[lammps-users] eam/alloy/opt wrong for high energy impacts?

Dear Mailinglist,

Recently I was performing some cluster-impact simulations using different eam potentials. At the early stages of contact the optimized version of eam/alloy/opt leads to an exploding system: single particles are accelerated to very high velocities and the energy conservation breaks down. On the other hand using eam/alloy with the same setfl potential file the simulation runs smoothly.

So it seems, that the optimized eam/alloy/opt potential doesn’t work for high energy impacts. Is this a bug or a non-feature?

Best regards:
Gerolf

This shouldn't happen, but I didn't write the opt versions so
I can't say for sure. Can you post a simple, small input
script/data file that shows the problem? Hopefully in a few
timesteps ?

Steve

Dear Mailinglist,

gerolf,

Recently I was performing some cluster-impact simulations using
different eam potentials. At the early stages of contact the
optimized version of eam/alloy/opt leads to an _exploding_ system:
single particles are accelerated to very high velocities and the

the files of the opt-package use very aggressive codings and in some
cases violate current c++ standards, e.g. ANSI aliasing requirements,
bordering on being plain wrong (e.g. the use of the restrict qualifier).
so there are high chances that a compiler gets irritated or makes wrong
assumptions with high optimization levels. if you use the GNU compilers
using -fno-strict-aliasing is strongly recommended. you can have a look
at the platform makes for intel, openmpi, serial_debug to see how to do
this selectively for a subset of files (so you don't lose too much speed).

cheers,
  axel.

Hi Steve, Hi Axel,

Thanks for the quick reply! Unfortunately the script is not that small and it needs a couple of timesteps until the simulation breaks. So I’ll check out the compiler settings (gnu 3.4).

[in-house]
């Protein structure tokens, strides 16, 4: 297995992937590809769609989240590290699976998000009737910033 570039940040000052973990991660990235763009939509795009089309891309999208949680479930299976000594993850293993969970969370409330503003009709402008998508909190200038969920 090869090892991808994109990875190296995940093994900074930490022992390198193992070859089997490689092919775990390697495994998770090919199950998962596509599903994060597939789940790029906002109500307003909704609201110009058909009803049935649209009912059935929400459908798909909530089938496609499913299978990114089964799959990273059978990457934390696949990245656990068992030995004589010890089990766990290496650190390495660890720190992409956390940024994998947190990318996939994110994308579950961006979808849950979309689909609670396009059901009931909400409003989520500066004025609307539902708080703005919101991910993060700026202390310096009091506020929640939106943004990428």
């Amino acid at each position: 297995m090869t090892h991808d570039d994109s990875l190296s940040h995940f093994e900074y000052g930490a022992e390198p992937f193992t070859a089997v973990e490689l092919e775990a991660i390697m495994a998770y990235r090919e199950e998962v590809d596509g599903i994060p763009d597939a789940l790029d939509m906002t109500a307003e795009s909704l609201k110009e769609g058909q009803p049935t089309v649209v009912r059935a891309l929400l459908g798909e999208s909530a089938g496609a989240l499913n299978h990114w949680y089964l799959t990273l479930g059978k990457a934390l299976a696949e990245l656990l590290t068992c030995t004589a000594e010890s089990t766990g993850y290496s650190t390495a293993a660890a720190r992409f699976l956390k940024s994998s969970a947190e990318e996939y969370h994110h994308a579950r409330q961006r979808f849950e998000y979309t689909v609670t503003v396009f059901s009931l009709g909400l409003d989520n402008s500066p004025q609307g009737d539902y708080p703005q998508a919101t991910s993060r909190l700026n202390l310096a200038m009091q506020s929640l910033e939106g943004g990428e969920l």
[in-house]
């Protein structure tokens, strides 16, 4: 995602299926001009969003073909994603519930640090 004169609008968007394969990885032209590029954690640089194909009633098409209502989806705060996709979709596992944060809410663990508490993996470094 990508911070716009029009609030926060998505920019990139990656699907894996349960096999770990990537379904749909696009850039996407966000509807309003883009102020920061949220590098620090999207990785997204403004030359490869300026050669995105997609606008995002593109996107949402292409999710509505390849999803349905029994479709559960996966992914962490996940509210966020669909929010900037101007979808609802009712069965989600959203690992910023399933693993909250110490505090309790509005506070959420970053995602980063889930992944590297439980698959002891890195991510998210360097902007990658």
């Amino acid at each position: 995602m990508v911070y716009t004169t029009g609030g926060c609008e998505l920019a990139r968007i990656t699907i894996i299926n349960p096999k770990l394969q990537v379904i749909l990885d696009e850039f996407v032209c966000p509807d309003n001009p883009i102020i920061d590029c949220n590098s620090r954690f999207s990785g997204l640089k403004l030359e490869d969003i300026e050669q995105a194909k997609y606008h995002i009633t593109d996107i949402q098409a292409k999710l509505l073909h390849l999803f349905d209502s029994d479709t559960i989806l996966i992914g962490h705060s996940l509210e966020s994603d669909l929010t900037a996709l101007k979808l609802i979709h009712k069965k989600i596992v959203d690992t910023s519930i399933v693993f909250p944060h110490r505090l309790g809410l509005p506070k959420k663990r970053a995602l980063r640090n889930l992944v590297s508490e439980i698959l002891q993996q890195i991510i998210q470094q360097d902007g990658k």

/Gerolf

2008/2/27, Steve Plimpton <[email protected]…24…>:

Hi,

  1. Typical potentials (including EAM) are no longer physically meaningful above few eVs and have to be splined to a Universal potential or equivalent above that energy.
  2. Even with a potential splined to a proper high energy potential, you have to use a variable time step option to keep energy conservation during hard collisions. LAMMPS now has this option.

Sorry if someone already responded with this info.

Best,

Eduardo

Re: Axel's comments, I would be surprised if eam/alloy
works in some cases but not in others. If it breaks
due to compiler optimiziation, then I imagine it would
give garbage on any problem. So it is odd to me
that you only see issue for hi-energy impacts and that
you don't see the same issues with regular EAM (a la
Eduardo's comment).

Steve

Hi Steve,

The potential I use is no simple EAM potential but has exactly the properties described by Eduardo. But Axel was right! It was a compiling-problem. Once I compile eam/alloy/opt with
-fno-strict-aliasing
it works and leads to identical results as eam/alloy. The compiler I used is:
gcc version 4.1.2 20061115 (prerelease) (Debian 4.1.1-21)

Best regards:
Gerolf

2008/2/28, Steve Plimpton <[email protected]…24…>:

Dear Eduardo. Gerolf, all,

Sorry for digging out this old thread ...
I would like to have references for the splining to a Universal
potential. I guess you mean a ZBL like repulsive potential. Have such
potentials been constructed for standard metals for which EAM-based
potentials valid at low energy impacts exist?

I would like to repeat the simulations reported by Eduardo, et. al.
(E. M. Bringa, J. U. Cazamias, P. Erhart, J. St¨olken, N. Tanushev, B.
D. Wirth, R. E. Rudd, and M. J. Caturla. Atomistic shock hugoniot
simulation of single crystal copper. Jnl. Appl. Phys.,
96(7):3793–3799, (2004)) for different metals.

Best Regards and thank you.
Manoj

2008/2/28 Eduardo M. Bringa <[email protected]>: